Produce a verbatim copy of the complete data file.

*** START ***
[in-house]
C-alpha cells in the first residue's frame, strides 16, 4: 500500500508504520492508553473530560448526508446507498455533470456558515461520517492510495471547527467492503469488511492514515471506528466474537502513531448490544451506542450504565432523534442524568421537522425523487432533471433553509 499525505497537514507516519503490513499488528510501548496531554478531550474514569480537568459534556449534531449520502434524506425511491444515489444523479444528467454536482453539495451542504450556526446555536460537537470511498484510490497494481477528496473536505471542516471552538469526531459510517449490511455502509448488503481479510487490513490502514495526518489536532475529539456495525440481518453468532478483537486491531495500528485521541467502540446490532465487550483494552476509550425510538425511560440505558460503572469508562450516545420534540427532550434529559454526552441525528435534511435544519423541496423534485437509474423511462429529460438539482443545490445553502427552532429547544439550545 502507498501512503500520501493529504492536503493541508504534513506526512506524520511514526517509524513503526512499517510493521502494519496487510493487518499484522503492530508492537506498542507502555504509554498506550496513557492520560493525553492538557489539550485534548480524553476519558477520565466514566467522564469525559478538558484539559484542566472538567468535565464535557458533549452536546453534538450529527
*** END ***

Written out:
[in-house]
C-alpha cells in the first residue's frame, strides 16, 4: 500500500508504520492508553473530560448526508446507498455533470456558515461520517492510495471547527467492503469488511492514515471506528466474537502513531448490544451506542450504565432523534442524568421537522425523487432533471433553509 499525505497537514507516519503490513499488528510501548496531554478531550474514569480537568459534556449534531449520502434524506425511491444515489444523479444528467454536482453539495451542504450556526446555536460537537470511498484510490497494481477528496473536505471542516471552538469526531459510517449490511455502509448488503481479510487490513490502514495526518489536532475529539456495525440481518453468532478483537486491531495500528485521541467502540446490532465487550483494552476509550425510538425511560440505558460503572469508562450516545420534540427532550434529559454526552441525528435534511435544519423541496423534485437509474423511462429529460438539482443545490445553502427552532429547544439550545 502507498501512503500520501493529504492536503493541508504534513506526512506524520511514526517509524513503526512499517510493521502494519496487510493487518499484522503492530508492537506498542507502555504509554498506550496513557492520560493525553492538557489539550485534548480524553476519558477520565466514566467522564469525559478538558484539559484542566472538567468535565464535557458533549452536546453534538450529527